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International Economic Law and GovernanceEssays in Honour of Mitsuo Matsushita$
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Julien Chaisse and Tsai-yu Lin

Print publication date: 2016

Print ISBN-13: 9780198778257

Published to Oxford Scholarship Online: January 2017

DOI: 10.1093/acprof:oso/9780198778257.001.0001

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When Popular Decisions Rest on Shaky Foundations

When Popular Decisions Rest on Shaky Foundations

Systemic Implications of Selected WTO Appellate Body Trade Remedies Jurisprudence

Chapter:
(p.113) 9 When Popular Decisions Rest on Shaky Foundations
Source:
International Economic Law and Governance
Author(s):

Meredith Kolsky Lewis

Publisher:
Oxford University Press
DOI:10.1093/acprof:oso/9780198778257.003.0009

This chapter argues that the WTO Appellate Body has not been consistent in applying Article 31 of the Vienna Convention on the Law of Treaties and considering the context of the relevant treaty text in light of its object and purpose. It has instead either been overly mechanistic in its textual interpretation or has strayed from the text, sometimes with the appearance of preferring an outcome-based result. Section I of the chapter discusses the appropriate role context should play in interpreting the WTO agreements. Sections II to IV critique aspects of the Appellate Body’s jurisprudence in the zeroing cases, the 1916 Act dispute, and the early safeguards cases as generating interpretive difficulties by failing to give enough attention to real-world context and object and purpose. Section V explores possible reasons for these departures by the Appellate Body from a contextualized textual analysis, and identifies some systemic implications of these decisions.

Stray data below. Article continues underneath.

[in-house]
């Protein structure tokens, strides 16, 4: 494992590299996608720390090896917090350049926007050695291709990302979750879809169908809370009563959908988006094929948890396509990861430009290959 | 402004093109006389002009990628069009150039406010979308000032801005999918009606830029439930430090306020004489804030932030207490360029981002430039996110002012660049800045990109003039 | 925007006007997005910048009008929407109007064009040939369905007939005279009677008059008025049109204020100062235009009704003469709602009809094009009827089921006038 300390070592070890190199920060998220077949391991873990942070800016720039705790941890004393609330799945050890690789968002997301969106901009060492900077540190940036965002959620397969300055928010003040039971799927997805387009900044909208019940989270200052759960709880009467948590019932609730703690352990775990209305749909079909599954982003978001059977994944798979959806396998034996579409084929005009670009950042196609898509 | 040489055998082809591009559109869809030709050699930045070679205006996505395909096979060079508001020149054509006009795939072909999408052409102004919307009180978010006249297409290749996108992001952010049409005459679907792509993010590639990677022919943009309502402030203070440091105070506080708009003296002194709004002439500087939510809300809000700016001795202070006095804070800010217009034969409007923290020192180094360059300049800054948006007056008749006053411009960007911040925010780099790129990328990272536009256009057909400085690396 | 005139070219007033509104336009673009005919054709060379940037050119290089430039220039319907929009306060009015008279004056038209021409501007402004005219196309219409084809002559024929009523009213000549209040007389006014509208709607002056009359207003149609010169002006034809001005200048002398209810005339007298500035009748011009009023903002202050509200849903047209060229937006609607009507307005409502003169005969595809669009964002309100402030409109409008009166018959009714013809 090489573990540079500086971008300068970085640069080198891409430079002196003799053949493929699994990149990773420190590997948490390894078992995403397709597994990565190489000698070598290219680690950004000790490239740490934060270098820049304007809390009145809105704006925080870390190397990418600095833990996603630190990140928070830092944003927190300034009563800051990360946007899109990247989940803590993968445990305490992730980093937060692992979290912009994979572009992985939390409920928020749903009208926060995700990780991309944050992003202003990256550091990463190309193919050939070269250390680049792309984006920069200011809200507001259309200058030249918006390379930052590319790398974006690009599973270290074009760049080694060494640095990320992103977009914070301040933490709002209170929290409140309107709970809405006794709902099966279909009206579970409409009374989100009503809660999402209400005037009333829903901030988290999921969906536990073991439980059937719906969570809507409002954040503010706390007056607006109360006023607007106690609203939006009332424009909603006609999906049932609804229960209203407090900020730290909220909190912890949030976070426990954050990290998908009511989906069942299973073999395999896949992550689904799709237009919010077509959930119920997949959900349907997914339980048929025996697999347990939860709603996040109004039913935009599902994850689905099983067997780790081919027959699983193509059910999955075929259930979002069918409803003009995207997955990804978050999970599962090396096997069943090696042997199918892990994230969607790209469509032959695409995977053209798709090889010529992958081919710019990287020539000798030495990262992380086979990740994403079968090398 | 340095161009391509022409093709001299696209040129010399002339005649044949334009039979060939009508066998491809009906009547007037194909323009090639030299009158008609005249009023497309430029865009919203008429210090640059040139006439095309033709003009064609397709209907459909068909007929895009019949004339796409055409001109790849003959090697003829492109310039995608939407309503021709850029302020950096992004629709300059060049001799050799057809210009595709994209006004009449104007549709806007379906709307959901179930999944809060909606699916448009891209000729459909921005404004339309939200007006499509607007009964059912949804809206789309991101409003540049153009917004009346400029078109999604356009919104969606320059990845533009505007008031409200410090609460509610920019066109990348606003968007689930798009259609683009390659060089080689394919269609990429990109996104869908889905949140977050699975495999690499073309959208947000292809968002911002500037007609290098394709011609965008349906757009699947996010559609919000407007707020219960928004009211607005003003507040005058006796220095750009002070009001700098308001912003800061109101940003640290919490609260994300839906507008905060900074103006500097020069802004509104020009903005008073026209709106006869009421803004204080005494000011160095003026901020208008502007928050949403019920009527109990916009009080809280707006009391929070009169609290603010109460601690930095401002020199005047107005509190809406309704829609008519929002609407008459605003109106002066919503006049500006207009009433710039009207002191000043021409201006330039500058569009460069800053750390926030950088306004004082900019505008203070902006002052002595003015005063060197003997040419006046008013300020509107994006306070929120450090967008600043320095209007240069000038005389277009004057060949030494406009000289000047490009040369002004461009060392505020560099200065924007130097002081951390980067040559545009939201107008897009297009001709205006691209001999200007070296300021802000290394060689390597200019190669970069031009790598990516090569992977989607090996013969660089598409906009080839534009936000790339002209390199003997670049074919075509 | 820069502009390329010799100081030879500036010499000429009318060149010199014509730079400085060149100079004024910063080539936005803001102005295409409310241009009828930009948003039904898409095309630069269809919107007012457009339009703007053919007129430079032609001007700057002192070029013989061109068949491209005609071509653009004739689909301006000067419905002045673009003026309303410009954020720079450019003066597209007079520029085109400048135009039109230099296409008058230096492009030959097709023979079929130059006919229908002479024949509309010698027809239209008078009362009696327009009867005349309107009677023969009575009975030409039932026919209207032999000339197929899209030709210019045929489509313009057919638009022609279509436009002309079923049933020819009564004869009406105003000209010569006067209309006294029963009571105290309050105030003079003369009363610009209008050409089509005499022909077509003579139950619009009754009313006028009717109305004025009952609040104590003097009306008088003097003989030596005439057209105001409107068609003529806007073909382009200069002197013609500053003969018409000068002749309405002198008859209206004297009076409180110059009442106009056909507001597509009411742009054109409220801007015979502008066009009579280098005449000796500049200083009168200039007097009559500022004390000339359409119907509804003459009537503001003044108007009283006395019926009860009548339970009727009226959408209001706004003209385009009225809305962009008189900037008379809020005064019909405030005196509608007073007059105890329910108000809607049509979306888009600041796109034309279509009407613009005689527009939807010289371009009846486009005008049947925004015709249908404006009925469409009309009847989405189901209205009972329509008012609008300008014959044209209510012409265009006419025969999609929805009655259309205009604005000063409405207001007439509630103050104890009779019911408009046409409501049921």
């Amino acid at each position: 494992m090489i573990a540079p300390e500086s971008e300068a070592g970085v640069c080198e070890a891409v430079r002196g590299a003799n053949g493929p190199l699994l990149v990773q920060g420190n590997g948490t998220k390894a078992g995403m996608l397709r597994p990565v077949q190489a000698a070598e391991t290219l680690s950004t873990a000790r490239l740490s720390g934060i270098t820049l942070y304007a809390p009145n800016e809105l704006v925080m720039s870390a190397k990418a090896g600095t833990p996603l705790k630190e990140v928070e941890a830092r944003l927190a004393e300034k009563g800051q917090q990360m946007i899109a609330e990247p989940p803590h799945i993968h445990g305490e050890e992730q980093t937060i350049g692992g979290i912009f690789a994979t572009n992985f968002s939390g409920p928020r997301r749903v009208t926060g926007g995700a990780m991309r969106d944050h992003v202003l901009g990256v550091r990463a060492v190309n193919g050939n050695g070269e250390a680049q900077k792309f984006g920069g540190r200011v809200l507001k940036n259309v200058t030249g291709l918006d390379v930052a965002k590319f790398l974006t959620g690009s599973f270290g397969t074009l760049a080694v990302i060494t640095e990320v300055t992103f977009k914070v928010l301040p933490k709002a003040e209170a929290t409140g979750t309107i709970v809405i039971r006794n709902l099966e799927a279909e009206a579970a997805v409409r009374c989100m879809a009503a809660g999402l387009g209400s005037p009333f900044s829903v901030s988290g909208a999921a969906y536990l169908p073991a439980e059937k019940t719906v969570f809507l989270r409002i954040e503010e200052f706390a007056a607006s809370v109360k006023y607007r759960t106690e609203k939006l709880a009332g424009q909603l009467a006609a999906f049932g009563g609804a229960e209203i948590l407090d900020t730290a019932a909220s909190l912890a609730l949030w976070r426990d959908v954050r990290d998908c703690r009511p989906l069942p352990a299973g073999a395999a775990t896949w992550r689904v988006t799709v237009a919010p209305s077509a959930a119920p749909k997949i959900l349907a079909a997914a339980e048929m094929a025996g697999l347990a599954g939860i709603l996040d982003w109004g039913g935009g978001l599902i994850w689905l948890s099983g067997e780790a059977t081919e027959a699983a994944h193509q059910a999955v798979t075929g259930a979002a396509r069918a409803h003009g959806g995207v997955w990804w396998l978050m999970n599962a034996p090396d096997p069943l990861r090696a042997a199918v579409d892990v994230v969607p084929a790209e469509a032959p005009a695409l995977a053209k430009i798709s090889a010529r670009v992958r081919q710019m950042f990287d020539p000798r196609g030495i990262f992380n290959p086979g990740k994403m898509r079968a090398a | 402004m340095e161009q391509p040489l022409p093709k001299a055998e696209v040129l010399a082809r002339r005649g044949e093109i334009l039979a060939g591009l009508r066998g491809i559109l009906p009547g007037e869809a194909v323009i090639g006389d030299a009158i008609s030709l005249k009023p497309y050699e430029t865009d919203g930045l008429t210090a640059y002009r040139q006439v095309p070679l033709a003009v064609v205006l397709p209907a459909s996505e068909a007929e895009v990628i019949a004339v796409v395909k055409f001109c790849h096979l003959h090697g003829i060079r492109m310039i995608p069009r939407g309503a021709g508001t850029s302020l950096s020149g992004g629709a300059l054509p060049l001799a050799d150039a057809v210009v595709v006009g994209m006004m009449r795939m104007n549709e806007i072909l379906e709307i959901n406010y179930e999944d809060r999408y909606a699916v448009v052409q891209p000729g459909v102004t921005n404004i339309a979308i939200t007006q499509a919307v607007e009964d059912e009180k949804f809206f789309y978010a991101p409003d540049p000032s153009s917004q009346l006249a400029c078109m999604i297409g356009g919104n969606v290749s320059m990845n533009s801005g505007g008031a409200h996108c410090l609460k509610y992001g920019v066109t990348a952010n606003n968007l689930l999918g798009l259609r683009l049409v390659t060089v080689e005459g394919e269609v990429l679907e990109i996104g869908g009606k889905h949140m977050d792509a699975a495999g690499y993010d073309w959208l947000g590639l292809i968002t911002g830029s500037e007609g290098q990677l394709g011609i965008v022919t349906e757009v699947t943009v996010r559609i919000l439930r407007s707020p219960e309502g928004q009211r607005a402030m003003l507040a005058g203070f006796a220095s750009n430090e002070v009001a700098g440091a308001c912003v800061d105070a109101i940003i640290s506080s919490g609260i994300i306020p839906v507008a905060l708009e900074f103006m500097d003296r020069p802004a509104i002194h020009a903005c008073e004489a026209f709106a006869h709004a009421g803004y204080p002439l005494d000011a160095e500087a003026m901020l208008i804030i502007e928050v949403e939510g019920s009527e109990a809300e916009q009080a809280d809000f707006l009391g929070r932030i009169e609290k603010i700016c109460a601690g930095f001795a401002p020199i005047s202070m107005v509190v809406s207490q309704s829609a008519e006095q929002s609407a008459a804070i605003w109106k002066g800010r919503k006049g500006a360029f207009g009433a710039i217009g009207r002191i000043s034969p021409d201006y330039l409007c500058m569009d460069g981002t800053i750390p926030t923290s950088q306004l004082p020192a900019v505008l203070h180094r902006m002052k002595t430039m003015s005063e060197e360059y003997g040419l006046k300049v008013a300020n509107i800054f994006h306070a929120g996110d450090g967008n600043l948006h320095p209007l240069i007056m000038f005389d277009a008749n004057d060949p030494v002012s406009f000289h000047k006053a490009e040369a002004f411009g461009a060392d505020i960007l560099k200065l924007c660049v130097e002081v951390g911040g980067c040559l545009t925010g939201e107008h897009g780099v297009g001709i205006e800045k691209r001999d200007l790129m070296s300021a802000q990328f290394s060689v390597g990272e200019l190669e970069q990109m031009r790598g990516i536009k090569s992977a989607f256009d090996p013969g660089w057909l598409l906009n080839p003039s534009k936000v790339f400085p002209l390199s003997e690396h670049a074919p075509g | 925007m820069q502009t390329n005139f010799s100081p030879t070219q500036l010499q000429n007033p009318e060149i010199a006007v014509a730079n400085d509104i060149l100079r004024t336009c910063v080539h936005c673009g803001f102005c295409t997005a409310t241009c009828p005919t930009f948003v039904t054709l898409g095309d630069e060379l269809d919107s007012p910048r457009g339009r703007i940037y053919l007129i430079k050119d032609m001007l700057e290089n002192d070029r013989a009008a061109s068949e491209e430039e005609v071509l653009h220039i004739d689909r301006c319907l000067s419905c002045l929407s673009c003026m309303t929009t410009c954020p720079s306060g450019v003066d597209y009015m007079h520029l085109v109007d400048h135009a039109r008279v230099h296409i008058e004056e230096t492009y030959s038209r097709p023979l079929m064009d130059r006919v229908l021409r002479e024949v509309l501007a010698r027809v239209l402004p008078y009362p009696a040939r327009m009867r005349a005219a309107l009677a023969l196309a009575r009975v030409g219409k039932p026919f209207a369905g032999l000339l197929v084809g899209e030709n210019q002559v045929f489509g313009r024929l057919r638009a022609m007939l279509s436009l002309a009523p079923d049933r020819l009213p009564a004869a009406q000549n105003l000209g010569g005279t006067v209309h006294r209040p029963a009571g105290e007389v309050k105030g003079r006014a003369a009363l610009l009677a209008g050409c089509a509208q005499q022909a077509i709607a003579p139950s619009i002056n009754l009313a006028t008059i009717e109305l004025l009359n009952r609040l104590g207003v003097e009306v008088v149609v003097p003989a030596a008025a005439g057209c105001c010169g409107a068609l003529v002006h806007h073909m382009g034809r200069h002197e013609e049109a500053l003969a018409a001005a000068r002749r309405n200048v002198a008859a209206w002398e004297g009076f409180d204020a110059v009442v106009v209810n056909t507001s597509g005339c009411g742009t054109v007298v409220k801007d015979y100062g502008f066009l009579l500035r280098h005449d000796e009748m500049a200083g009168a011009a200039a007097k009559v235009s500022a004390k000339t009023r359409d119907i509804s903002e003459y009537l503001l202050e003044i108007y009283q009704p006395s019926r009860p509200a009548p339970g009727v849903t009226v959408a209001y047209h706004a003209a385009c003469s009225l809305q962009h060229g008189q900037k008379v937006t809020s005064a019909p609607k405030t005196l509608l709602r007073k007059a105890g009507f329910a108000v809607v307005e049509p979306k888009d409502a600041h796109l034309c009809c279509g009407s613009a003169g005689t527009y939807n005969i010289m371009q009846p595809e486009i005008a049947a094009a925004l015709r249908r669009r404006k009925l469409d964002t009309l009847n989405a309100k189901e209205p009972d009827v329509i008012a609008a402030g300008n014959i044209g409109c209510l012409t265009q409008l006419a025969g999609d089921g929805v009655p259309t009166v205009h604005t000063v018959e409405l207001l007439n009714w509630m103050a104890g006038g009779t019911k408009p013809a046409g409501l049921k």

Keywords:   anti-dumping, Appellate Body, Article 31 VCLT, safeguards, trade remedies, Vienna Convention on the Law of Treaties, WTO, zeroing

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